Follow all directions on your prescription label. Do not use this medicine in larger or smaller amounts or for longer than recommended.
You may take elbasvir and grazoprevir with or without food.
Take the medicine at the same time each day.
You will need frequent blood tests to check your liver function.
Hepatitis C is often treated with a combination of drugs. Use all medications as directed by your doctor. Read all patient information, medication guides, and instruction sheets provided to you. Do not change your doses or medication schedule without your doctor's advice. Every person with chronic hepatitis C should remain under the care of a doctor.
You should not stop using this medicine suddenly. Stopping suddenly could make your condition harder to treat with hepatitis C antiviral medicine.
If you have ever had hepatitis B, elbasvir and grazoprevir can cause this condition to come back or get worse. You will need liver function tests during treatment and for several months after you stop using this medicine.
Store at room temperature away from moisture and heat. Keep each tablet in the foil blister pack until you are ready to take it.
What happens if I miss a dose?
Take the missed dose as soon as you remember. Skip the missed dose if it is almost time for your next scheduled dose. Do not take extra medicine to make up the missed dose.
What happens if I overdose?
Seek emergency medical attention or call the Poison Help line at 1-800-222-1222.
What should I avoid while taking elbasvir and grazoprevir?
Follow your doctor's instructions about any restrictions on food, beverages, or activity.
Elbasvir and grazoprevir side effects
Get emergency medical help if you have signs of an allergic reaction: hives; difficult breathing; swelling of your face, lips, tongue, or throat.
Call your doctor at once if you have:
nausea, vomiting, upper stomach pain, loss of appetite;
dark urine, clay-colored stools;
jaundice (yellowing of the skin or eyes); or
(if you also take ribavirin) pale skin, feeling light-headed or short of breath, rapid heart rate, trouble concentrating.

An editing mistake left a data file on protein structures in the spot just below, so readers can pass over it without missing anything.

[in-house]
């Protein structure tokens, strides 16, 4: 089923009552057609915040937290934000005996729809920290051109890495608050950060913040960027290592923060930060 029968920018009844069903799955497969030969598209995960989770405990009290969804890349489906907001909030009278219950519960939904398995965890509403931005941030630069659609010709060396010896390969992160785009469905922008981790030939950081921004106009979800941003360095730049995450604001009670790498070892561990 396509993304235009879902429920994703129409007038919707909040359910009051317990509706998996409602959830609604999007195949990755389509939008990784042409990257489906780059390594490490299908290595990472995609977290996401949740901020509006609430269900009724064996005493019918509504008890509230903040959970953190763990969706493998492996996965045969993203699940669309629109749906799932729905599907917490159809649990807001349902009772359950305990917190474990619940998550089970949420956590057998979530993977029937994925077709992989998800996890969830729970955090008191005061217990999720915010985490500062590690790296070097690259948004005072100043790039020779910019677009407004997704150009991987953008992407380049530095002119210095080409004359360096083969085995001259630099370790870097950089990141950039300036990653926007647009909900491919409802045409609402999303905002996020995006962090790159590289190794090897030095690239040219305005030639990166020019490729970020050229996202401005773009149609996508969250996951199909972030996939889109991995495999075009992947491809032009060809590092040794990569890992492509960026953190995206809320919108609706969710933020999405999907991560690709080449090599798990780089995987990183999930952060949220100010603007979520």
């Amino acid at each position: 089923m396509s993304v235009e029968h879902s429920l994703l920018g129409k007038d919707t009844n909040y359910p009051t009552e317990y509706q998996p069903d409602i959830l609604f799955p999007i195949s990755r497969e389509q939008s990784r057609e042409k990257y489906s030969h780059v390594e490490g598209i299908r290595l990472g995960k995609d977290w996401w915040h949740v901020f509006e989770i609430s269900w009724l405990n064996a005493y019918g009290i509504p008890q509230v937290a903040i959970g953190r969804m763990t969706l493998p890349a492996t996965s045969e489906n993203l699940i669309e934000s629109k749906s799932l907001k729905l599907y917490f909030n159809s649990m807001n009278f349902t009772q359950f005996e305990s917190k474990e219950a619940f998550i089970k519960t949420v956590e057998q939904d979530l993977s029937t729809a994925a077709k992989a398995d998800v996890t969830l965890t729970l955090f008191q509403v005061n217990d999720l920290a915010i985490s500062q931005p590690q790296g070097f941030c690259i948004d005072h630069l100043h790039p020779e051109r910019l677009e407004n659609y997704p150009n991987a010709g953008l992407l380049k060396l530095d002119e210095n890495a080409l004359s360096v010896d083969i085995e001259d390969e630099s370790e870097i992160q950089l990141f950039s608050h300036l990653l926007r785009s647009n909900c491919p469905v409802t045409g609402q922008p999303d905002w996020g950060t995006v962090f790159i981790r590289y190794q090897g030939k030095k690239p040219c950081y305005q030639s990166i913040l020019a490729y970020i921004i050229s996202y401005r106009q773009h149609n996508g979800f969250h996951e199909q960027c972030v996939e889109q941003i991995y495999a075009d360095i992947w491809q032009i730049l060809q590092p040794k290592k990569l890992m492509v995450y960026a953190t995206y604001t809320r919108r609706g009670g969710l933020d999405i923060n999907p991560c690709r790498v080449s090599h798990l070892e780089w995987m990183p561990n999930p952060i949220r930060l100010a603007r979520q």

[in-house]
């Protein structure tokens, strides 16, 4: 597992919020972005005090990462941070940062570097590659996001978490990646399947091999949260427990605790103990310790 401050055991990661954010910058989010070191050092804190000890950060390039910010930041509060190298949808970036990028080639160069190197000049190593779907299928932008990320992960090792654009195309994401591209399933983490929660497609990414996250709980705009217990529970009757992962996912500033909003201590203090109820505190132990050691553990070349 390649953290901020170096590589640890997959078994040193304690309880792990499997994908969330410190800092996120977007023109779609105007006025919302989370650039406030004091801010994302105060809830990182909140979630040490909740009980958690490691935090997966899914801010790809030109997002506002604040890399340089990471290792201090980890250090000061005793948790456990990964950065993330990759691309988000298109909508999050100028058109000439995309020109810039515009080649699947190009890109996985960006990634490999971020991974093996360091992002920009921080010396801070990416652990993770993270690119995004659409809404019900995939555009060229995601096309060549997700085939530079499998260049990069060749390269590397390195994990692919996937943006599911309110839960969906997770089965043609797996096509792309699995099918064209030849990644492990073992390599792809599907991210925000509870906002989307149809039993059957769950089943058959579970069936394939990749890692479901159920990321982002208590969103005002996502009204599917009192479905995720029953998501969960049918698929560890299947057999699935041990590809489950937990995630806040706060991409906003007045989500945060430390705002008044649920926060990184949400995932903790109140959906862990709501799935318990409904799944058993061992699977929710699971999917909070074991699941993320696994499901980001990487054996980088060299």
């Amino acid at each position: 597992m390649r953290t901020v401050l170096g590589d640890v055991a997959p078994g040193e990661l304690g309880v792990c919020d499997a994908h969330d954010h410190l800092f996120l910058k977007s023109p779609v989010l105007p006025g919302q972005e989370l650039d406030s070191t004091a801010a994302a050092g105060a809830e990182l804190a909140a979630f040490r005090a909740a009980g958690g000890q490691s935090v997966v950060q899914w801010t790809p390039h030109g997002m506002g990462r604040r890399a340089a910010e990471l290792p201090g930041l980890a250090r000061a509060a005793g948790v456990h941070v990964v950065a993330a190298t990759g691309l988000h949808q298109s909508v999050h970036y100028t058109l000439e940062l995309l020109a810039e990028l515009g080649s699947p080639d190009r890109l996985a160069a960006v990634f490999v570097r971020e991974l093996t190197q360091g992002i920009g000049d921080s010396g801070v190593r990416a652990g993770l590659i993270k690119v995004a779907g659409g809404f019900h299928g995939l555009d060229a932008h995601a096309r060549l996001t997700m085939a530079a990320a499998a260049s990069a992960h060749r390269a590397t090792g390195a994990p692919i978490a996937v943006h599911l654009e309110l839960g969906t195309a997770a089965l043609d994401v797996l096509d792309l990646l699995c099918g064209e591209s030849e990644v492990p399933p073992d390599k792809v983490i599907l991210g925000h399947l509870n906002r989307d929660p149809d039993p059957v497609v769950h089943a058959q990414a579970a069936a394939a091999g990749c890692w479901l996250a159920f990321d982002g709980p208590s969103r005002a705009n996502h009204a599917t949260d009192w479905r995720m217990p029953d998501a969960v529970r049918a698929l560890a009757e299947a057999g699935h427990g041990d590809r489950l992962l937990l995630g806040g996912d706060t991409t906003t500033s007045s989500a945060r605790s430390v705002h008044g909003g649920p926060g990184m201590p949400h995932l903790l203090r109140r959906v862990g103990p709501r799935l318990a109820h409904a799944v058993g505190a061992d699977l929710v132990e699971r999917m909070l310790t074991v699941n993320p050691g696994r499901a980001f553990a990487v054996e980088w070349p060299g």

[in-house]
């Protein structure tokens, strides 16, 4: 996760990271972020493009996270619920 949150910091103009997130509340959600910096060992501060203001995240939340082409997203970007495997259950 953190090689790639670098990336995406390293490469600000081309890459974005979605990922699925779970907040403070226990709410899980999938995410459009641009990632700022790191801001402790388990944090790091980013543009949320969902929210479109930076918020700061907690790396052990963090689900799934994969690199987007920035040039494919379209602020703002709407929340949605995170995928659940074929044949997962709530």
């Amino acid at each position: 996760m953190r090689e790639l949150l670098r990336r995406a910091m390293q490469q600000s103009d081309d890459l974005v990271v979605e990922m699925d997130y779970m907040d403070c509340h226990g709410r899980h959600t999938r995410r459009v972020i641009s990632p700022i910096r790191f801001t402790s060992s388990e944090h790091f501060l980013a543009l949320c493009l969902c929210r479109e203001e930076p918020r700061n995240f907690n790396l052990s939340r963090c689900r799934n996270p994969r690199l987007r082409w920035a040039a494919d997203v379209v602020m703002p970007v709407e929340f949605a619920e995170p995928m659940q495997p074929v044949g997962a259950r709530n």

Common side effects may include:
sleep problems (insomnia); or
This is not a complete list of side effects and others may occur. Call your doctor for medical advice about side effects. You may report side effects to FDA at 1-800-FDA-1088.
See also: Side effects (in more detail)
Elbasvir and grazoprevir dosing information
Usual Adult Dose for Chronic Hepatitis C:
1 tablet orally once a day
Recommended Regimen and Duration of Therapy:
-Genotype 1a, therapy-naive or peginterferon alfa/ribavirin-experienced without baseline nonstructural protein 5A (NS5A) polymorphisms: Elbasvir-grazoprevir for 12 weeks
-Genotype 1a, therapy-naive or peginterferon alfa/ribavirin-experienced with baseline NS5A polymorphisms: Elbasvir-grazoprevir and ribavirin for 16 weeks
-Genotype 1b, therapy-naive or peginterferon alfa/ribavirin-experienced: Elbasvir-grazoprevir for 12 weeks
-Genotype 1a or 1b, peginterferon alfa/ribavirin/HCV protease inhibitor-experienced: Elbasvir-grazoprevir and ribavirin for 12 weeks
-Genotype 4, therapy-naive: Elbasvir-grazoprevir for 12 weeks
-Genotype 4, peginterferon alfa/ribavirin-experienced: Elbasvir-grazoprevir and ribavirin for 16 weeks
-Patients with HCV genotype 1a infection should be tested for virus with NS5A resistance-associated polymorphisms (at amino acid positions 28, 30, 31, or 93) before starting this drug to determine regimen and duration.
-Hepatic laboratory testing recommended prior to and during therapy.